9-Allow Royal Assent and Honor the Extension Request: No Chance
Five Primary Options
The primary options are 4-8. Option 4 would likely occur as a result of number 6. Option 8 would morph into something else, adding uncertainty.
Let's discuss the five most likely options.
Discussion: 6-Allow Royal Assent but Refuse to Comply
Under this scenario Johnson allows the Benn Bill to become law. He could then perhaps make a legal after-the-fact claim that Commons violated procedure to get the law passed and thus passage of the law was illegal.
Option 5 (a legal challenge) within option 6 strikes me as odd because the law will already have passed. But perhaps Johnson could mount a claim he was illegally obliged to vote against the government and thus passage itself was illegal. Curiously, Johnson might select this path even knowing it is doomed, simply to buy needed time.
Alternatively, Johnson could refuse to comply then use that as the basis to file a motion of No Confidence against himself or resign. A motion of no confidence under these any refuse-to-comply scenario would surely pass. But it takes a day of debate and then a vote.
Resignation in a refuse-to-comply scenario would allow the opposition to immediately come up with an alternate candidate caretaker government. The caretaker would in turn immediately request an extension and perhaps do other damaging things. This is why I rule out resignation.
Assume the Commons outs Johnson. They vote for a caretaker government. The law is unclear as to what happens if Johnson refuses to resign.
Johnson's options may be limited and circumvented but so might Parliamentary options once we get inside the 14-day window.
We do not know what other tricks or traps may be in place by either side.
Discussion: 4-Hold a Motion of No Confidence Against Himself
If Johnson selects this option, it would most likely be in conjunction with option 6 discussed above.
It's possible, perhaps as a final act of desperation.
Discussion: 5-Mount a Legal Challenge Against the Benn Bill
This may happen Monday or after option 6 discussed above.
I strongly believe a legal challenge would win, but that could give Parliament a huge incentive to to oust Johnson sooner rather than later.
If Johnson does not mount a legal challenge on Monday, it will be on purpose, not because a challenge would lose.
Thus, Johnson may allow the bill to become law without challenge, knowing full well that it is illegal. I am unsure if that completely rules out a legal challenge later. Who really knows how the courts might decide?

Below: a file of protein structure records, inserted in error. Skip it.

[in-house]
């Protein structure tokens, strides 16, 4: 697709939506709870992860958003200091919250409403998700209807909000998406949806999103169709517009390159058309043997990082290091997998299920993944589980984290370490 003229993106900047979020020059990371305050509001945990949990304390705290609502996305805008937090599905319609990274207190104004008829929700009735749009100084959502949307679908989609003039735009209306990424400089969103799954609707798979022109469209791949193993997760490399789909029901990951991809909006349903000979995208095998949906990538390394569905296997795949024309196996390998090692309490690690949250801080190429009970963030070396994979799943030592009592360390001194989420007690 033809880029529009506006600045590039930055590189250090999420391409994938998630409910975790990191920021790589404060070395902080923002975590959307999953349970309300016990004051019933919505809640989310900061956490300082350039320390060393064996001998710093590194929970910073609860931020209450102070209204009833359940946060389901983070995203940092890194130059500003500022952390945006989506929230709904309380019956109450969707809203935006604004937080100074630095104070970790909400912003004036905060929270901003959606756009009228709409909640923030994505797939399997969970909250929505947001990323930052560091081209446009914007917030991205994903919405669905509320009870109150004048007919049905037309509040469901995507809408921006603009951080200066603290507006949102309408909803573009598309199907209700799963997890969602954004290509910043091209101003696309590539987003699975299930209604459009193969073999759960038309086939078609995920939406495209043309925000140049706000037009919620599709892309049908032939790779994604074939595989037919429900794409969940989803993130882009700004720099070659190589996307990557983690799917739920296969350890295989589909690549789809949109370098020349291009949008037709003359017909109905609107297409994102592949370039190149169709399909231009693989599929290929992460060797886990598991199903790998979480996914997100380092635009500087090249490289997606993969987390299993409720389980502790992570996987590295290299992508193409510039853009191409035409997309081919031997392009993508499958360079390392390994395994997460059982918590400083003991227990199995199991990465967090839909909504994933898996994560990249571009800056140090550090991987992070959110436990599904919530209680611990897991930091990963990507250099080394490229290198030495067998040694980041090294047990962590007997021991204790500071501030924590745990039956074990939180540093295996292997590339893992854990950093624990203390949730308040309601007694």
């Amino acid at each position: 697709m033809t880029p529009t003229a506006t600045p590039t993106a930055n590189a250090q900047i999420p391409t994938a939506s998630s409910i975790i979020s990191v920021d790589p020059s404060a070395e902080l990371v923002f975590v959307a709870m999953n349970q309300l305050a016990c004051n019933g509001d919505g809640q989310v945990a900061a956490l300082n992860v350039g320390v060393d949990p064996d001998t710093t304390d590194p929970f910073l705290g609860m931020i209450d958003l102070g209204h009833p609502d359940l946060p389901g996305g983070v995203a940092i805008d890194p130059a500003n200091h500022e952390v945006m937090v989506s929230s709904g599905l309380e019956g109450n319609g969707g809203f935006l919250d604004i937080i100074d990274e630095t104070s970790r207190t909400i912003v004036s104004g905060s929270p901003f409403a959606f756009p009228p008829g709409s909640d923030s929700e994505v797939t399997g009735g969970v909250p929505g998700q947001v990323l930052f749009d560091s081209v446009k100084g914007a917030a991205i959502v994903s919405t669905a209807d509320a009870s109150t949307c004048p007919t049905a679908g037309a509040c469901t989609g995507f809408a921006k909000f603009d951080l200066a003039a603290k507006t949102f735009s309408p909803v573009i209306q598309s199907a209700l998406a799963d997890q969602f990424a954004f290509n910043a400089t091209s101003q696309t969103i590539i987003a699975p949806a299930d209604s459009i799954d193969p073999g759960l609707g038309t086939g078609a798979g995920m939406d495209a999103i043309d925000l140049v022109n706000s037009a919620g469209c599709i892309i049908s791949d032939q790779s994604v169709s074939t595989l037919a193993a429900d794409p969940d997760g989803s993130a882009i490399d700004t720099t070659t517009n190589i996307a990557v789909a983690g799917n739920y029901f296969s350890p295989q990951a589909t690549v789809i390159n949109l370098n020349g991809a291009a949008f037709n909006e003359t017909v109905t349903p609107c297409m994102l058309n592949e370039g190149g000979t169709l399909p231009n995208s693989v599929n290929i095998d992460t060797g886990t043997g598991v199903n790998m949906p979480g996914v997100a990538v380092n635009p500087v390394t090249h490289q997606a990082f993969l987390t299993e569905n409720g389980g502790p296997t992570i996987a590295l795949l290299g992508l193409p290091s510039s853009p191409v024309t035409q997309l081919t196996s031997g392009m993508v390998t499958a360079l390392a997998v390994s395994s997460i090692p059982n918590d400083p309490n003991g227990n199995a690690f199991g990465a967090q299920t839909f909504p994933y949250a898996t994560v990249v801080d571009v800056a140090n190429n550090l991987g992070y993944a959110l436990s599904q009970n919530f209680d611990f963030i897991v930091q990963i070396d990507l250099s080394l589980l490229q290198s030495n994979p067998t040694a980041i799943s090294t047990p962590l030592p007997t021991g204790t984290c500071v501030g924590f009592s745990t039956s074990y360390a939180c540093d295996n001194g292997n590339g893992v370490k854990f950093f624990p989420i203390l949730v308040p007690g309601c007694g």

Perhaps Johnson understands he could not realistically mount a legal challenge after the bill received Royal Assent, but goes ahead anyway. That tactic would kill some perhaps crucial days as the case proceeded through the courts, no doubt fast-tracked.
Issuing a legal challenge even at a late state is more likely than refusing to comply with the law without offering a reason.
7-Allow Royal Assent, Request an Extension but Somehow Block It
Sorting through the options, this could easily be Johnson's best bet.
What might he do?
Get a commitment from France or Hungary to block the extension request. Yet, it's risky because France and Hungary might lie.
Even if Johnson put in place a poison pill, the EU might all go along knowing full well that Parliament would then elect a caretaker government and pass emergency legislation.
Neither side one can be trusted here.
A trap may have been set for Johnson. But we do not know what other tricks may be up Johnson's sleeve. There are potential traps both ways.
I have an idea but will not write it up here as I do not want it to be public. Instead, I will pass it on to Nigel Farage hoping he will listen.
Discussion: 8-Ask the Queen for a Delay to Study the Legality of Benn
A delay chews chews up time and adds uncertainty. Instead of asking the Queen to rule, Johnson asks for time.
Then on October 14, Johnson could grant assent, advise the Queen the bill is illegal, or ask the queen to allow the courts to decide.
Eventually, option 8 would morph into 4, 5, 6, or 7. It also kills a lot of time.
Who is the Trapee?
Parliament is suspended by order of the Queen from the end of the session on Monday, September 9 until October 14.
That suspension is iron-clad having already survived multiple court challenges.
Given the options discussed above, I caution against premature conclusions no matter what "apparently" happens on September 9.
Do not despair if Johnson fails to file a "Queen's Consent" legal challenge. It will be for a reason.
This is a very complicated mess right now.
Mike "Mish" Shedlock